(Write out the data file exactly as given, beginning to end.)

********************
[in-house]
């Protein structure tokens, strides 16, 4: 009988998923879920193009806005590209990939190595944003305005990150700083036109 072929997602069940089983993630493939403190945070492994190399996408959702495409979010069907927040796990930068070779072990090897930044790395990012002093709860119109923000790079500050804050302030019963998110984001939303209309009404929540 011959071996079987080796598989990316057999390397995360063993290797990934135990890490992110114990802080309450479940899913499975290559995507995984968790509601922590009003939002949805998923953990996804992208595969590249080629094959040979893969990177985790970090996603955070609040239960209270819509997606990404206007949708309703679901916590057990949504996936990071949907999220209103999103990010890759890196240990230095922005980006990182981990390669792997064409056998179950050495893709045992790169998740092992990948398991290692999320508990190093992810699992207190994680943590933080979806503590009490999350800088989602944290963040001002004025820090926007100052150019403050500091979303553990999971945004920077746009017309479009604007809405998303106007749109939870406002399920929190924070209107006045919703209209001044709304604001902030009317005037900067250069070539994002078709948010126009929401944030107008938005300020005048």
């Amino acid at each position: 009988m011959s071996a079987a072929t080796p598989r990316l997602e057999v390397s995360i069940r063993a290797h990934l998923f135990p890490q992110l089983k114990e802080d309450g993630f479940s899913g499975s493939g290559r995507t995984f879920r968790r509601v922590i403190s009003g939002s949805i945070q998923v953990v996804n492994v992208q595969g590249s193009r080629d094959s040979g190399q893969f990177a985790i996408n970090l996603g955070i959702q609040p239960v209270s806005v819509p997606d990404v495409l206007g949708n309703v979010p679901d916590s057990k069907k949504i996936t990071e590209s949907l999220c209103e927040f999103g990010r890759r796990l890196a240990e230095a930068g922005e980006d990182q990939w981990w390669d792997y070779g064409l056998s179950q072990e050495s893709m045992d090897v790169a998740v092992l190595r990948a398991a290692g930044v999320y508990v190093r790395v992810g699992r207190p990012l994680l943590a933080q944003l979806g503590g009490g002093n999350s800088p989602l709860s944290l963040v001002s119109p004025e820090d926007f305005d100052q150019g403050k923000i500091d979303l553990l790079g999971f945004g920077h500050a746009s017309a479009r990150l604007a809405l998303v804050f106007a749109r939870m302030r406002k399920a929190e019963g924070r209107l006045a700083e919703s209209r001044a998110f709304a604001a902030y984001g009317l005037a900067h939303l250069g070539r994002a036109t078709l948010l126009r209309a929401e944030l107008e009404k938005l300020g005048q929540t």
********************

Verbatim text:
[in-house]
């Protein structure tokens, strides 16, 4: 009988998923879920193009806005590209990939190595944003305005990150700083036109 072929997602069940089983993630493939403190945070492994190399996408959702495409979010069907927040796990930068070779072990090897930044790395990012002093709860119109923000790079500050804050302030019963998110984001939303209309009404929540 011959071996079987080796598989990316057999390397995360063993290797990934135990890490992110114990802080309450479940899913499975290559995507995984968790509601922590009003939002949805998923953990996804992208595969590249080629094959040979893969990177985790970090996603955070609040239960209270819509997606990404206007949708309703679901916590057990949504996936990071949907999220209103999103990010890759890196240990230095922005980006990182981990390669792997064409056998179950050495893709045992790169998740092992990948398991290692999320508990190093992810699992207190994680943590933080979806503590009490999350800088989602944290963040001002004025820090926007100052150019403050500091979303553990999971945004920077746009017309479009604007809405998303106007749109939870406002399920929190924070209107006045919703209209001044709304604001902030009317005037900067250069070539994002078709948010126009929401944030107008938005300020005048």
């Amino acid at each position: 009988m011959s071996a079987a072929t080796p598989r990316l997602e057999v390397s995360i069940r063993a290797h990934l998923f135990p890490q992110l089983k114990e802080d309450g993630f479940s899913g499975s493939g290559r995507t995984f879920r968790r509601v922590i403190s009003g939002s949805i945070q998923v953990v996804n492994v992208q595969g590249s193009r080629d094959s040979g190399q893969f990177a985790i996408n970090l996603g955070i959702q609040p239960v209270s806005v819509p997606d990404v495409l206007g949708n309703v979010p679901d916590s057990k069907k949504i996936t990071e590209s949907l999220c209103e927040f999103g990010r890759r796990l890196a240990e230095a930068g922005e980006d990182q990939w981990w390669d792997y070779g064409l056998s179950q072990e050495s893709m045992d090897v790169a998740v092992l190595r990948a398991a290692g930044v999320y508990v190093r790395v992810g699992r207190p990012l994680l943590a933080q944003l979806g503590g009490g002093n999350s800088p989602l709860s944290l963040v001002s119109p004025e820090d926007f305005d100052q150019g403050k923000i500091d979303l553990l790079g999971f945004g920077h500050a746009s017309a479009r990150l604007a809405l998303v804050f106007a749109r939870m302030r406002k399920a929190e019963g924070r209107l006045a700083e919703s209209r001044a998110f709304a604001a902030y984001g009317l005037a900067h939303l250069g070539r994002a036109t078709l948010l126009r209309a929401e944030l107008e009404k938005l300020g005048q929540t």